• Canadian laws drive infertile couples to India: critics
    'Reproductive tourism' is a $500-million industry in India that helps infertile couples conceive. But critics say it's restrictive Canadian laws that are pushing couples there rather than helping them conceive in Canada.

  • Finding a Canadian surrogate not impossible -- but hard
    Canadian laws forbid an infertile couple from paying someone to have their child. Supporters say it stops selling the building blocks of life -- and to get around that in Canada you need help from friends and family.

  • Does egg freezing stop the biological clock?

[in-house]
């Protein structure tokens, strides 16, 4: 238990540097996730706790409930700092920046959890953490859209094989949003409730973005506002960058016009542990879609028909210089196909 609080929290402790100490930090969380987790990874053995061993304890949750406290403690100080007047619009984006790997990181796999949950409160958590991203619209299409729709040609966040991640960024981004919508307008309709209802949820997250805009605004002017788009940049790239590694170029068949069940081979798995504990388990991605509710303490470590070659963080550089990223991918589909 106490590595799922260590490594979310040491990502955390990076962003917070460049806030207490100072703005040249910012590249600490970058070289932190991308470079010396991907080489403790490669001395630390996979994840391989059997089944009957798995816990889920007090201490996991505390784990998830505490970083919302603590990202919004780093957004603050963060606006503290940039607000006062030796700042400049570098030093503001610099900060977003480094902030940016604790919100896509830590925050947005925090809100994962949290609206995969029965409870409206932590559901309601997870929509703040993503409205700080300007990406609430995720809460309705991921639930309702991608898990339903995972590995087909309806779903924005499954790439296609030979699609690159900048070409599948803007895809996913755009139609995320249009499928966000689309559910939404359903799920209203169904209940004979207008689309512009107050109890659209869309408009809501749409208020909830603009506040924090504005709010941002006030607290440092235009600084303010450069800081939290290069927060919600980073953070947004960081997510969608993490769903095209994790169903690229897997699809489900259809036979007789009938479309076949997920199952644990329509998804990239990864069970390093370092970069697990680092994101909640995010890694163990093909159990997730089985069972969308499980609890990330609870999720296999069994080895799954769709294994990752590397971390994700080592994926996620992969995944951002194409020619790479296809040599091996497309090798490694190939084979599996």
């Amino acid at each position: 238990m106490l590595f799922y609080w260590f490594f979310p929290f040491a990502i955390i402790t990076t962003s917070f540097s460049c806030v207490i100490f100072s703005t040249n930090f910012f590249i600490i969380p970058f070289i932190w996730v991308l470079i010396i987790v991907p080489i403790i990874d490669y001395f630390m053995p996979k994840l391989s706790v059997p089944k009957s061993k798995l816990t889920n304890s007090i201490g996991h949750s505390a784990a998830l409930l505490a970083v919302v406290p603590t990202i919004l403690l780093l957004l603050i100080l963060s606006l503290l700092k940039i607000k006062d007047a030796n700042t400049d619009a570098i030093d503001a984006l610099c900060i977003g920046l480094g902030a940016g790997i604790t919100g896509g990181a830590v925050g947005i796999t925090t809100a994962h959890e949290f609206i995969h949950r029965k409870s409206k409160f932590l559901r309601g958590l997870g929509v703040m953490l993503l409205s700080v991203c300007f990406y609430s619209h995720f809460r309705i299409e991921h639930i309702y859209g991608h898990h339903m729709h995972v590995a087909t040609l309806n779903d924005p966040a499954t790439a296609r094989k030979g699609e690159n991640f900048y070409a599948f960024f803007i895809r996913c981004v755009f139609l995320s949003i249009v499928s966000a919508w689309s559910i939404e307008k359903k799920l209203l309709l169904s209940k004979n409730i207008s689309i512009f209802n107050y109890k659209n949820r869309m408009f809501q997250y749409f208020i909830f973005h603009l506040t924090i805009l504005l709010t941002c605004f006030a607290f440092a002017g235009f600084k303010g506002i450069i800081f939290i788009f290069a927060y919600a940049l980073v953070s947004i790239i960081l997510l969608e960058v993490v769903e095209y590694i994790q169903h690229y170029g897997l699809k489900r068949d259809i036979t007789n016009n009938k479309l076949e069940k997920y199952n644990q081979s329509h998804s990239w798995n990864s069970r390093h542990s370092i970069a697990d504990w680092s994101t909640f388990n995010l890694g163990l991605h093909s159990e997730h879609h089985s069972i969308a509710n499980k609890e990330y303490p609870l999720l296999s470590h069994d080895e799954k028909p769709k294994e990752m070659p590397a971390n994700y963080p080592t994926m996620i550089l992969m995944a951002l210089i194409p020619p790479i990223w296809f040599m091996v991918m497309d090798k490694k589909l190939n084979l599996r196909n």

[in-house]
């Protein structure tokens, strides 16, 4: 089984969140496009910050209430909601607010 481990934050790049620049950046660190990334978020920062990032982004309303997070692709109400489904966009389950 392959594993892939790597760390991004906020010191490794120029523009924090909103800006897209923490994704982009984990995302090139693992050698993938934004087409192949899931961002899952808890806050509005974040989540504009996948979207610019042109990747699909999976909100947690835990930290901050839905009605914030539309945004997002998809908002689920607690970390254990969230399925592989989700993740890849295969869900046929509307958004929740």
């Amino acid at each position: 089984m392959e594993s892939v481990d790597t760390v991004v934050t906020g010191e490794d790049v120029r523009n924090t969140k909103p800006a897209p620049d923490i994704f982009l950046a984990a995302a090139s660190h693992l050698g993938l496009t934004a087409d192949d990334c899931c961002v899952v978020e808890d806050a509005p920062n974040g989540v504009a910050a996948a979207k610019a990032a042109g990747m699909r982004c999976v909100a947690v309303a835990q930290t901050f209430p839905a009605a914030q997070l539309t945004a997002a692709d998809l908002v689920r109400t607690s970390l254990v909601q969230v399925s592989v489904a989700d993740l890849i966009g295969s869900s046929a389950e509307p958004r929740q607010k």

Stuck between wanting a family and wanting a career, more women are choosing a new technology that promises to prolong their fertility. But critics are wondering whether clinics making these promises can deliver.

  • Children of sperm donation fight to know parents
    Thousands of children conceived by sperm donation are watching a Vancouver court case that could put them in touch with their parents. But others worry that removing anonymity could dry up the list of donors.

  • Technology gives parents power over genetic diseases?
    Pre-implantation genetic diagnosis allows parents to pick disease-free babies over ones with otherwise unavoidable conditions. But ethicists worry the power to choose our children could go too far.

  • Who pays for in vitro fertilization?
    Other provinces have started to pay for IVF treatment in a bid to avoid multiple births, which saves the health care system – and desperate parents -- money. So why not British Columbia?